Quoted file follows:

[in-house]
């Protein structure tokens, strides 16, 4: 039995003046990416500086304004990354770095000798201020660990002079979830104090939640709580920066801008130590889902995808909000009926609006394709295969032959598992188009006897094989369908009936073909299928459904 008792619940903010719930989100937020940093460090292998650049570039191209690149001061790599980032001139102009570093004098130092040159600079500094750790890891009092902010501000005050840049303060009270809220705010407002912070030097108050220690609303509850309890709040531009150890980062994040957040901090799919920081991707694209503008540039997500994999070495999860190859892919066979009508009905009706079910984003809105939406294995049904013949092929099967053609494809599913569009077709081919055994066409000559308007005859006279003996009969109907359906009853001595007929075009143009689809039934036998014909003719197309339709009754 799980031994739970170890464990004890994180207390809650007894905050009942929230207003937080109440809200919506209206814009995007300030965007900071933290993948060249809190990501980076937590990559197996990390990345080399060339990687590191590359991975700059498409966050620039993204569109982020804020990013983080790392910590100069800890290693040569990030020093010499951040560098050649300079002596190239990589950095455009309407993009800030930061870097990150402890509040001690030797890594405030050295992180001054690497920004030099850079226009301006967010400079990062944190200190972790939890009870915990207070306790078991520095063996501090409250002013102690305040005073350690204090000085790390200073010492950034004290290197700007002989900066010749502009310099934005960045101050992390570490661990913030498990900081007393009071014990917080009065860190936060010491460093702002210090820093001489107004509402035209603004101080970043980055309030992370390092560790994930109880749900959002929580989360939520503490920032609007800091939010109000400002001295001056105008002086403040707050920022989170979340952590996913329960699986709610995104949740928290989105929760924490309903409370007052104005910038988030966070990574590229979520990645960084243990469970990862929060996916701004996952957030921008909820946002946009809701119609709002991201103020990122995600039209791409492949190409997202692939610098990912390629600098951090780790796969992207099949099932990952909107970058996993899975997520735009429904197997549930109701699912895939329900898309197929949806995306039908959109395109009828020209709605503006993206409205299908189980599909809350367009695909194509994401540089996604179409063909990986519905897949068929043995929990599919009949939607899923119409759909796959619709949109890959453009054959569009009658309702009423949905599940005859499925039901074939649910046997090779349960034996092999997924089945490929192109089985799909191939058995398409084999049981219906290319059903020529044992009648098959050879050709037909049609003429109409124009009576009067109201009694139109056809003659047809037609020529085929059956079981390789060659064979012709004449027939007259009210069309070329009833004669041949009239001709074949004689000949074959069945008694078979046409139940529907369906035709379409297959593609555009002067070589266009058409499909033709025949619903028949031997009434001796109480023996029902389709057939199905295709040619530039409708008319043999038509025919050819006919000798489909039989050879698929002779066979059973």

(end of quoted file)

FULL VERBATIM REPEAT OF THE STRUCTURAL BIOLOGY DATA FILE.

[in-house]
């Protein structure tokens, strides 16, 4: 039995003046990416500086304004990354770095000798201020660990002079979830104090939640709580920066801008130590889902995808909000009926609006394709295969032959598992188009006897094989369908009936073909299928459904 008792619940903010719930989100937020940093460090292998650049570039191209690149001061790599980032001139102009570093004098130092040159600079500094750790890891009092902010501000005050840049303060009270809220705010407002912070030097108050220690609303509850309890709040531009150890980062994040957040901090799919920081991707694209503008540039997500994999070495999860190859892919066979009508009905009706079910984003809105939406294995049904013949092929099967053609494809599913569009077709081919055994066409000559308007005859006279003996009969109907359906009853001595007929075009143009689809039934036998014909003719197309339709009754 799980031994739970170890464990004890994180207390809650007894905050009942929230207003937080109440809200919506209206814009995007300030965007900071933290993948060249809190990501980076937590990559197996990390990345080399060339990687590191590359991975700059498409966050620039993204569109982020804020990013983080790392910590100069800890290693040569990030020093010499951040560098050649300079002596190239990589950095455009309407993009800030930061870097990150402890509040001690030797890594405030050295992180001054690497920004030099850079226009301006967010400079990062944190200190972790939890009870915990207070306790078991520095063996501090409250002013102690305040005073350690204090000085790390200073010492950034004290290197700007002989900066010749502009310099934005960045101050992390570490661990913030498990900081007393009071014990917080009065860190936060010491460093702002210090820093001489107004509402035209603004101080970043980055309030992370390092560790994930109880749900959002929580989360939520503490920032609007800091939010109000400002001295001056105008002086403040707050920022989170979340952590996913329960699986709610995104949740928290989105929760924490309903409370007052104005910038988030966070990574590229979520990645960084243990469970990862929060996916701004996952957030921008909820946002946009809701119609709002991201103020990122995600039209791409492949190409997202692939610098990912390629600098951090780790796969992207099949099932990952909107970058996993899975997520735009429904197997549930109701699912895939329900898309197929949806995306039908959109395109009828020209709605503006993206409205299908189980599909809350367009695909194509994401540089996604179409063909990986519905897949068929043995929990599919009949939607899923119409759909796959619709949109890959453009054959569009009658309702009423949905599940005859499925039901074939649910046997090779349960034996092999997924089945490929192109089985799909191939058995398409084999049981219906290319059903020529044992009648098959050879050709037909049609003429109409124009009576009067109201009694139109056809003659047809037609020529085929059956079981390789060659064979012709004449027939007259009210069309070329009833004669041949009239001709074949004689000949074959069945008694078979046409139940529907369906035709379409297959593609555009002067070589266009058409499909033709025949619903028949031997009434001796109480023996029902389709057939199905295709040619530039409708008319043999038509025919050819006919000798489909039989050879698929002779066979059973």